South Korea's financial watchdog on Tuesday announced its decision to lodge a complaint with the prosecution against the head of bio-pharmaceutical firm Celltrion Inc. for alleged stock-price rigging.
The Financial Services Commission (FSC) has been investigating whether Seo Jung-jin, president of Celltrion, was involved in suspected stock price manipulation with some investors in 2012 by using internal information to gain unfair profits.
Seo is suspected of scooping up shares of his company, the largest listed company on the junior KOSDAQ bourse, before the company announced its plans of share buybacks.
The FSC said it will lodge a complaint with the prosecution against Seo and two other former heads of Celltrion affiliates for alleged stock price rigging.
"The subject appeared to have tried to prevent the stock values from falling through price-rigging to keep the company afloat against growing criticism about its poor performance," it said in a statement.
It appeared that he also tried to preserve the stock values since he had taken out loans with the stocks as collateral, the regulator added.
The FSC found that Seo and the former executives engaged in the suspected stock price manipulation three times between 2011 and 2012.
Despite the FSC's decision, the bio-pharmaceutical company saw its share price surge 5.61 percent on Tuesday, closing at 46,150 won on the secondary bourse in Seoul.
Share prices of Celltrion have undergone high volatility since April when Seo said that he is looking for a buyer to take over all of his stakes in the company and its affiliates valued at around 1.3 billion won (US$1.21 million).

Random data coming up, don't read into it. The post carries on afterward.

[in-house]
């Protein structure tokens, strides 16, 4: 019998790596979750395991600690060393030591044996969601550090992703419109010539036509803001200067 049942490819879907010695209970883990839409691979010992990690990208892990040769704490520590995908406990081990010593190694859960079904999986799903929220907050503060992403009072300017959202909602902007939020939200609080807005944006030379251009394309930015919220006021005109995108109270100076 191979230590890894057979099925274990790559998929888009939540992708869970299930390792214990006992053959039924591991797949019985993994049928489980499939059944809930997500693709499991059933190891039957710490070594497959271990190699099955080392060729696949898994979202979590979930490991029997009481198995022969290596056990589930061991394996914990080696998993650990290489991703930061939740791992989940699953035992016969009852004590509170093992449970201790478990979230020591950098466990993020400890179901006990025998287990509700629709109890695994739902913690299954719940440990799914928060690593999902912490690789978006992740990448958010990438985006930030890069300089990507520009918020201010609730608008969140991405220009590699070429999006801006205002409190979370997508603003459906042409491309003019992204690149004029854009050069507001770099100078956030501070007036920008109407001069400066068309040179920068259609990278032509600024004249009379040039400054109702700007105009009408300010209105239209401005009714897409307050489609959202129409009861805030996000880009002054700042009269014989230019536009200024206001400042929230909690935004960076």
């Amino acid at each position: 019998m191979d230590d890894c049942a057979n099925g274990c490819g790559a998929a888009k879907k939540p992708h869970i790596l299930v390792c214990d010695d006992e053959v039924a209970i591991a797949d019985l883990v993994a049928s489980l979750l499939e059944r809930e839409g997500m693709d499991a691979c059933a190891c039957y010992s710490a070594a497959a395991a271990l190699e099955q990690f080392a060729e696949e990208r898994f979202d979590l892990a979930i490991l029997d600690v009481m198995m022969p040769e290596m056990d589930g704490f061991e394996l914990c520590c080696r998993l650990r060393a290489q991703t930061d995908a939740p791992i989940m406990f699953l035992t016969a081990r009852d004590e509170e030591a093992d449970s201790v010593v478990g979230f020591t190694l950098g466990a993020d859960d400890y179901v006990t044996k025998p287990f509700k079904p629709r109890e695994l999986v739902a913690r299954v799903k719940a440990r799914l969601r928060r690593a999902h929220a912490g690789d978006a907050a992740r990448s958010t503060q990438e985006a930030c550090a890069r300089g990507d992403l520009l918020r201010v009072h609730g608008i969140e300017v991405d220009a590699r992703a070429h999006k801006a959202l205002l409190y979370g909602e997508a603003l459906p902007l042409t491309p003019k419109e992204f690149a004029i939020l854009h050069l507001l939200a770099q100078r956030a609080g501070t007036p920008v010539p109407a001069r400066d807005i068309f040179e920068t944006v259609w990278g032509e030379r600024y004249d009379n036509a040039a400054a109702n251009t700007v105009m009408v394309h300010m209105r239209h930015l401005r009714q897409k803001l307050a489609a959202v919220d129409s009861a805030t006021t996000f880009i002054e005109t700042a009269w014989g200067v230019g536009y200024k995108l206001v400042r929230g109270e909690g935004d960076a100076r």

Following the announcement, its share prices tumbled around 46 percent to 26,650 won in few days. But the stock prices soared to the 60,000 won level in August on the news that it won European approval for a biosimilar version of Johnson & Johnson's rheumatoid arthritis drug Remicade.
When Seo unveiled the move to sell his stakes to a foreign company, he blamed speculative short-selling activities for his decision, claiming that his company had been heavily spending money on buying its own shares to stabilize its share prices.
The regulator investigated suspected short-selling moves at the request by Seo, but it has found no suspicious activities.
Celltrion, founded in 2002, counts Singapore's sovereign wealth fund Temasek Holdings Ltd. and Japan's Orix Corp. among its investors.